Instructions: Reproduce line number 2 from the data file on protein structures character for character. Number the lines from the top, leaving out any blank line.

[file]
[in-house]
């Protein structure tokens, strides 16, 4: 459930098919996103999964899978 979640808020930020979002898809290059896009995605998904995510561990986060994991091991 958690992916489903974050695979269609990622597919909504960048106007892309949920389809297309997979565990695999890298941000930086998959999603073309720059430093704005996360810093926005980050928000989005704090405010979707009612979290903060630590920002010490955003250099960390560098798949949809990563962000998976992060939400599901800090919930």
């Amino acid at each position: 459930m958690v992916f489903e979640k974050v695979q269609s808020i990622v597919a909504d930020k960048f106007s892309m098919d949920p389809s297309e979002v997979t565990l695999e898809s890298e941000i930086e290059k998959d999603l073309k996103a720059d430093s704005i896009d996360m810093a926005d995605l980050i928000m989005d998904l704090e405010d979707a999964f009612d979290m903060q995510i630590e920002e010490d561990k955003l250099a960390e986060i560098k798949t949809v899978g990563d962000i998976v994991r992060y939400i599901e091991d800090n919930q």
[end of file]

């Protein structure tokens, strides 16, 4: 459930098919996103999964899978 979640808020930020979002898809290059896009995605998904995510561990986060994991091991 958690992916489903974050695979269609990622597919909504960048106007892309949920389809297309997979565990695999890298941000930086998959999603073309720059430093704005996360810093926005980050928000989005704090405010979707009612979290903060630590920002010490955003250099960390560098798949949809990563962000998976992060939400599901800090919930």